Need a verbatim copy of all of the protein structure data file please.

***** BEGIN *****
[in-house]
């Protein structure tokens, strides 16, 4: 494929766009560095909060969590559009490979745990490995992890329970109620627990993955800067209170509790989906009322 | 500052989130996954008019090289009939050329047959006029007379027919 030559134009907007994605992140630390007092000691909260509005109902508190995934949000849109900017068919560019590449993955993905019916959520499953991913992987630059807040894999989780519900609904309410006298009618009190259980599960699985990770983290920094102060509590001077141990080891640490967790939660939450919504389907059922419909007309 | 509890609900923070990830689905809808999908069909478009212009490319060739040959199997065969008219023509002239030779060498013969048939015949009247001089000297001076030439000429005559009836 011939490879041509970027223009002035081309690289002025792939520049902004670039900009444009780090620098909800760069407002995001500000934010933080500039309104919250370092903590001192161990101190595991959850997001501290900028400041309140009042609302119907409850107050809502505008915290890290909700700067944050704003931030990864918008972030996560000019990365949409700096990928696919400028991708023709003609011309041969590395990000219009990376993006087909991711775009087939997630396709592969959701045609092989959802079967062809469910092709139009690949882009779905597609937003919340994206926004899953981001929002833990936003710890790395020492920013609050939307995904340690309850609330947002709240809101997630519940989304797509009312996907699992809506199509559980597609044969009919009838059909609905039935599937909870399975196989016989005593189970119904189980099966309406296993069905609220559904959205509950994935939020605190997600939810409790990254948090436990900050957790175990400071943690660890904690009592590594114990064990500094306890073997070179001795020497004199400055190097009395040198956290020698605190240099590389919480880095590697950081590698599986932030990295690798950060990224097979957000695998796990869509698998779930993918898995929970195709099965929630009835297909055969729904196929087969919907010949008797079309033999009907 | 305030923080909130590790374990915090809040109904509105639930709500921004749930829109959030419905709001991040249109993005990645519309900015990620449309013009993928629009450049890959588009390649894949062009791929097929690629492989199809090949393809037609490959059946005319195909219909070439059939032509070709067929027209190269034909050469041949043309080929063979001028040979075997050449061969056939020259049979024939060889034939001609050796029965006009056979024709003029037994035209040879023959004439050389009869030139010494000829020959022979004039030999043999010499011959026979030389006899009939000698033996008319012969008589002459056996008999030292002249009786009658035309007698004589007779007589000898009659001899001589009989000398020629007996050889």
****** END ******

[in-house]
């Protein structure tokens, strides 16, 4: 494929766009560095909060969590559009490979745990490995992890329970109620627990993955800067209170509790989906009322 | 500052989130996954008019090289009939050329047959006029007379027919 030559134009907007994605992140630390007092000691909260509005109902508190995934949000849109900017068919560019590449993955993905019916959520499953991913992987630059807040894999989780519900609904309410006298009618009190259980599960699985990770983290920094102060509590001077141990080891640490967790939660939450919504389907059922419909007309 | 509890609900923070990830689905809808999908069909478009212009490319060739040959199997065969008219023509002239030779060498013969048939015949009247001089000297001076030439000429005559009836 011939490879041509970027223009002035081309690289002025792939520049902004670039900009444009780090620098909800760069407002995001500000934010933080500039309104919250370092903590001192161990101190595991959850997001501290900028400041309140009042609302119907409850107050809502505008915290890290909700700067944050704003931030990864918008972030996560000019990365949409700096990928696919400028991708023709003609011309041969590395990000219009990376993006087909991711775009087939997630396709592969959701045609092989959802079967062809469910092709139009690949882009779905597609937003919340994206926004899953981001929002833990936003710890790395020492920013609050939307995904340690309850609330947002709240809101997630519940989304797509009312996907699992809506199509559980597609044969009919009838059909609905039935599937909870399975196989016989005593189970119904189980099966309406296993069905609220559904959205509950994935939020605190997600939810409790990254948090436990900050957790175990400071943690660890904690009592590594114990064990500094306890073997070179001795020497004199400055190097009395040198956290020698605190240099590389919480880095590697950081590698599986932030990295690798950060990224097979957000695998796990869509698998779930993918898995929970195709099965929630009835297909055969729904196929087969919907010949008797079309033999009907 | 305030923080909130590790374990915090809040109904509105639930709500921004749930829109959030419905709001991040249109993005990645519309900015990620449309013009993928629009450049890959588009390649894949062009791929097929690629492989199809090949393809037609490959059946005319195909219909070439059939032509070709067929027209190269034909050469041949043309080929063979001028040979075997050449061969056939020259049979024939060889034939001609050796029965006009056979024709003029037994035209040879023959004439050389009869030139010494000829020959022979004039030999043999010499011959026979030389006899009939000698033996008319012969008589002459056996008999030292002249009786009658035309007698004589007779007589000898009659001899001589009989000398020629007996050889």